From: Tero Koskinen on

Another Monotone user and (occasional) developer here.

On 08/02/2010 07:21 PM, Marcelo Cora�a de Freitas wrote:
> On 1 ago, 07:13, Ludovic Brenta<ludo...(a)> wrote:
>> This looks like the memory leak that was fixed in monotone version 0.27,
>> back in 2006. And the latest version, 0.48, has additional performance
>> improvements for very large trees.
> I am not quite sure we are talking about the same bug. This has been
> detected in 2009/2010 and the Edward O'Callaghan from AuroraUX was in
> touch with one of the monotone developers. I don't know exactly what
> happened as I had to focus on other things.

I am not sure is the poor clone/pull performance an actual bug.

It could be related to the way Monotone is designed.

First, different sections/layers of Monotone have abstracted
interfaces. For example, you can swap network protocol or
internal change set/database implementation with another and
leave other parts untouched. This might affect performance,
although in theory the impact should be small.

Second, by default, Monotone uses backward deltas for change sets.
This means that only the files in the latest revision are stored
in their full form. Other revisions are recorded just as difference
from their child revision. To build 10th newest revision (head-9)
you need to apply deltas from head-1 to head-9 on top of head.
And to build the first revision, you need to apply all deltas.
The recent versions of Monotone also support forward deltas, but
they need to be turned on explicitly, because then the disk space
usage increases.

Third, before sending or receiving anything, Monotone calculates
sha1 checksums for the data. I am not totally sure, but I think
that when you request full clone of a repository, Monotone
constructs each revision (using those backward deltas) from first
to latest and calculates checksums for them. This ensures
data integrity but also takes somewhat long time. There have
been experiments where the checksum calculation/checking has been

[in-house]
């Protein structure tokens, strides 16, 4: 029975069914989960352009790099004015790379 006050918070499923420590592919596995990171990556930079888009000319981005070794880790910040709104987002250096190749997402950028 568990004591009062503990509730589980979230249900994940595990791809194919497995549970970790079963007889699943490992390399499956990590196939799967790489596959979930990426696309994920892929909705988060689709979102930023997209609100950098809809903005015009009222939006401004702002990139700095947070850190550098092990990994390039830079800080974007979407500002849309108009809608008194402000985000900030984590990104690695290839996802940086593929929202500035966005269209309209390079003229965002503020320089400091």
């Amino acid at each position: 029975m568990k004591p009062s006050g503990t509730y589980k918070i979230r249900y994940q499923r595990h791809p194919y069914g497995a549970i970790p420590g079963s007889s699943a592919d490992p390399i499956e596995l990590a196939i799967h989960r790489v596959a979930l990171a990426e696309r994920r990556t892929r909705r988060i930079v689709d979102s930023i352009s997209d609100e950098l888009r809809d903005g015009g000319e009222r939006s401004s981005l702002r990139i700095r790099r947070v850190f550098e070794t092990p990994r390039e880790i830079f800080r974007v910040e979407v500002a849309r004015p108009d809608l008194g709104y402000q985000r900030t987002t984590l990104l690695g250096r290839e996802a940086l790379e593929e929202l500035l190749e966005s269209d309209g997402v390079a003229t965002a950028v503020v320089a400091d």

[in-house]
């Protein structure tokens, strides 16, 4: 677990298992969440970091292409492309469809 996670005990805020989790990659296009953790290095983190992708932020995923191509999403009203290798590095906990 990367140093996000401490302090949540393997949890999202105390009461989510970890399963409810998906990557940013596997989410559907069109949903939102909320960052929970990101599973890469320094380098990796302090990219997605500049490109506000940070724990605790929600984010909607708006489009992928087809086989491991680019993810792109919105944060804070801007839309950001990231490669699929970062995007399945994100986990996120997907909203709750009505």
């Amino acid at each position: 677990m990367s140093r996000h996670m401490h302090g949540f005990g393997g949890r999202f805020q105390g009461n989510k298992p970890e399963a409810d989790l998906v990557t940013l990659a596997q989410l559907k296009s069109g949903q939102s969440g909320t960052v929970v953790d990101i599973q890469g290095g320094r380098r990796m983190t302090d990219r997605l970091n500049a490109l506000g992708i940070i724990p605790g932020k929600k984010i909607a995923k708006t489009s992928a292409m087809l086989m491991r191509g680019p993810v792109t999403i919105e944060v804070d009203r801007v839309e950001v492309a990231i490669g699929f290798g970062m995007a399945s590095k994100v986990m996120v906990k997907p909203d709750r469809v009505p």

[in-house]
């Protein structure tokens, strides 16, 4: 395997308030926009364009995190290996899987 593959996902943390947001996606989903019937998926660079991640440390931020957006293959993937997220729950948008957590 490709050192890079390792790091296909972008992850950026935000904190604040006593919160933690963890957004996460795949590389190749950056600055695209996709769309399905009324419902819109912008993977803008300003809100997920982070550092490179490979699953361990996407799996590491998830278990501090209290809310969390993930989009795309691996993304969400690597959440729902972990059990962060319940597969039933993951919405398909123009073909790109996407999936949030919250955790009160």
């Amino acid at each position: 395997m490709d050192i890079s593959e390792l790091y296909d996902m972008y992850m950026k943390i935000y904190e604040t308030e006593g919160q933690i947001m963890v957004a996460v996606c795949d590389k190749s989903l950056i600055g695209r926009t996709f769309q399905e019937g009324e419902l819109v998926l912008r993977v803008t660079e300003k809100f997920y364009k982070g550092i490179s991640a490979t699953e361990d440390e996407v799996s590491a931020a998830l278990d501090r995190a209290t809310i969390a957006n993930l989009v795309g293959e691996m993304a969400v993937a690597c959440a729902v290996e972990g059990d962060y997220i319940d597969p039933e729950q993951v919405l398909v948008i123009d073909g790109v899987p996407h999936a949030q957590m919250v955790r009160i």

removed and it has shown performance boost, but developers prefer
to have those checks on. That checking has revealed data corruption
and disk failures on real systems before operating system's own
mechanisms have detected anything.

Some references:
6 minute pull CPU time for AuroraUX with no checking:
(No idea what was the actual wall clock time.)

20% increase in pull time for AuroraUX:
(This improvement is in 0.47 or 0.48)

From: Randy Brukardt on
"Karel Miklav" <karel(a)> wrote in message
> deadlyhead wrote:
>> For those who like Monotone: is using a "real database" really that
>> much of advantage?
> Where the hell this meme still draws the power from? I have not seen a
> real application with a bunch of files at its core for a long time and I
> do not really believe you are not aware of advantages of database over the
> filesystem.

Well, let's see. Pretty much every Ada compiler uses the file system rather
than some sort of database at its core. Would you claim that GNAT is not a
"real application"??

Personally, I think there is way too much use of "real databases" for
programs that will find no real advantage to them. When you use an SQL
database as part of your program, you are introducing communcations issues,
a second programming language (with all of the problems that mixed language
programming entails), an additional large piece of software that needs
separate maintenance and patching (many attacks occur through databases),
and huge waste of resources. The latter isn't as important as it once was (I
still think any program over 4 megabytes is amazingly bloated; given that
most computers have more than 1GB of memory, that probably isn't quite
true), but the other factors still are true.

There clearly are applications that benefit from a database (as when there
is actually data that needs to be searched/indexed), but for most
applications (especially the smaller ones), the costs of a database outweigh
the benefits.


From: nobody on
I like CM/Synergy. It was actually the first one I came in contact with
and it has everything I need and then some.

One special thing that I miss in all the others I have tried is
task-based cm.
The main thing that give me is the ability to check out files into a
task and when the fix or new function is finished you just say complete
task and all the files affected are checked in for you.
You can naturally have many tasks active in parallell and updating your
working project is based on what tasks have been completed.